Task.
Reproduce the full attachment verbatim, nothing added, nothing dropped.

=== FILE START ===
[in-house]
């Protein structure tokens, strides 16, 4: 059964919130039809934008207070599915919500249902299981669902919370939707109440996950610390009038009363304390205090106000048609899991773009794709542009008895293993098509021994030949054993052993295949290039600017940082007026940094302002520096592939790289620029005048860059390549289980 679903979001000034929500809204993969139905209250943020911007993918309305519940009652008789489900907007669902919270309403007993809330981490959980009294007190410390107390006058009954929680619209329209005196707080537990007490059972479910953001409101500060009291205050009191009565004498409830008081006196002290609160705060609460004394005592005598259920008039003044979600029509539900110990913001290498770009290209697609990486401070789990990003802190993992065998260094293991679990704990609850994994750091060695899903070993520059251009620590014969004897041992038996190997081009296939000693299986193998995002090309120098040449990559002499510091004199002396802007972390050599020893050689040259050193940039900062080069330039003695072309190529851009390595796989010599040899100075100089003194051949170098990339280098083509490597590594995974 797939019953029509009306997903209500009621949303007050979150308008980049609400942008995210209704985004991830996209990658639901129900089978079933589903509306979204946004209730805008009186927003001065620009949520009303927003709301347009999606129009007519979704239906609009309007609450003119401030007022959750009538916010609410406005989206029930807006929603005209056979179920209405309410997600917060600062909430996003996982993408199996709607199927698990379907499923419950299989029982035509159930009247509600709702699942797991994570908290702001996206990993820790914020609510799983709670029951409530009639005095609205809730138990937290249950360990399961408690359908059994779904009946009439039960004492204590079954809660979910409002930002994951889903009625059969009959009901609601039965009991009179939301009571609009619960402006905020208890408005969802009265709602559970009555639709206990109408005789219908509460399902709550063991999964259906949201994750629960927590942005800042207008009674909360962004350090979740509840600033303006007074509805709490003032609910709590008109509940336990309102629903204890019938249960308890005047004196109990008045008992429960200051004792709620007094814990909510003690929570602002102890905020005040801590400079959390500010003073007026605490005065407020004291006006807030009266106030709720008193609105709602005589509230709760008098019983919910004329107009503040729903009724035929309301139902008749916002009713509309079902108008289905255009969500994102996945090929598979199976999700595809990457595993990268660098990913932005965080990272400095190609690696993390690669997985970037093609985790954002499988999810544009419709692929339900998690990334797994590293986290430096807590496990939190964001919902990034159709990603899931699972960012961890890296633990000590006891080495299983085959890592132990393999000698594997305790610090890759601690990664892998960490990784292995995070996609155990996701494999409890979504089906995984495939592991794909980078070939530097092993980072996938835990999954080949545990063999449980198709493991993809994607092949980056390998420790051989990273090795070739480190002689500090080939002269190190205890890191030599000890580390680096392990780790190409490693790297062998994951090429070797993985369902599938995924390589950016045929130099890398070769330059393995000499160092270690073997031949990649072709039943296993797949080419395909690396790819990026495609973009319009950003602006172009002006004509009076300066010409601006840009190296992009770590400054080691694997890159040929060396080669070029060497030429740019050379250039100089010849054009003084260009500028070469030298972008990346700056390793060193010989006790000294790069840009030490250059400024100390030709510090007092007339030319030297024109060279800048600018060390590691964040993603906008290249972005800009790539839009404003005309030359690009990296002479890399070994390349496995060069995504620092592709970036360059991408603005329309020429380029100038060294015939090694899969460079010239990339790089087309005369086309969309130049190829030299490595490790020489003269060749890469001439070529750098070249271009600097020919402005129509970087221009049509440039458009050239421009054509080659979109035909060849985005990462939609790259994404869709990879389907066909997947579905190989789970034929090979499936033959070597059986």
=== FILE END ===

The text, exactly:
[in-house]
């Protein structure tokens, strides 16, 4: 059964919130039809934008207070599915919500249902299981669902919370939707109440996950610390009038009363304390205090106000048609899991773009794709542009008895293993098509021994030949054993052993295949290039600017940082007026940094302002520096592939790289620029005048860059390549289980 679903979001000034929500809204993969139905209250943020911007993918309305519940009652008789489900907007669902919270309403007993809330981490959980009294007190410390107390006058009954929680619209329209005196707080537990007490059972479910953001409101500060009291205050009191009565004498409830008081006196002290609160705060609460004394005592005598259920008039003044979600029509539900110990913001290498770009290209697609990486401070789990990003802190993992065998260094293991679990704990609850994994750091060695899903070993520059251009620590014969004897041992038996190997081009296939000693299986193998995002090309120098040449990559002499510091004199002396802007972390050599020893050689040259050193940039900062080069330039003695072309190529851009390595796989010599040899100075100089003194051949170098990339280098083509490597590594995974 797939019953029509009306997903209500009621949303007050979150308008980049609400942008995210209704985004991830996209990658639901129900089978079933589903509306979204946004209730805008009186927003001065620009949520009303927003709301347009999606129009007519979704239906609009309007609450003119401030007022959750009538916010609410406005989206029930807006929603005209056979179920209405309410997600917060600062909430996003996982993408199996709607199927698990379907499923419950299989029982035509159930009247509600709702699942797991994570908290702001996206990993820790914020609510799983709670029951409530009639005095609205809730138990937290249950360990399961408690359908059994779904009946009439039960004492204590079954809660979910409002930002994951889903009625059969009959009901609601039965009991009179939301009571609009619960402006905020208890408005969802009265709602559970009555639709206990109408005789219908509460399902709550063991999964259906949201994750629960927590942005800042207008009674909360962004350090979740509840600033303006007074509805709490003032609910709590008109509940336990309102629903204890019938249960308890005047004196109990008045008992429960200051004792709620007094814990909510003690929570602002102890905020005040801590400079959390500010003073007026605490005065407020004291006006807030009266106030709720008193609105709602005589509230709760008098019983919910004329107009503040729903009724035929309301139902008749916002009713509309079902108008289905255009969500994102996945090929598979199976999700595809990457595993990268660098990913932005965080990272400095190609690696993390690669997985970037093609985790954002499988999810544009419709692929339900998690990334797994590293986290430096807590496990939190964001919902990034159709990603899931699972960012961890890296633990000590006891080495299983085959890592132990393999000698594997305790610090890759601690990664892998960490990784292995995070996609155990996701494999409890979504089906995984495939592991794909980078070939530097092993980072996938835990999954080949545990063999449980198709493991993809994607092949980056390998420790051989990273090795070739480190002689500090080939002269190190205890890191030599000890580390680096392990780790190409490693790297062998994951090429070797993985369902599938995924390589950016045929130099890398070769330059393995000499160092270690073997031949990649072709039943296993797949080419395909690396790819990026495609973009319009950003602006172009002006004509009076300066010409601006840009190296992009770590400054080691694997890159040929060396080669070029060497030429740019050379250039100089010849054009003084260009500028070469030298972008990346700056390793060193010989006790000294790069840009030490250059400024100390030709510090007092007339030319030297024109060279800048600018060390590691964040993603906008290249972005800009790539839009404003005309030359690009990296002479890399070994390349496995060069995504620092592709970036360059991408603005329309020429380029100038060294015939090694899969460079010239990339790089087309005369086309969309130049190829030299490595490790020489003269060749890469001439070529750098070249271009600097020919402005129509970087221009049509440039458009050239421009054509080659979109035909060849985005990462939609790259994404869709990879389907066909997947579905190989789970034929090979499936033959070597059986």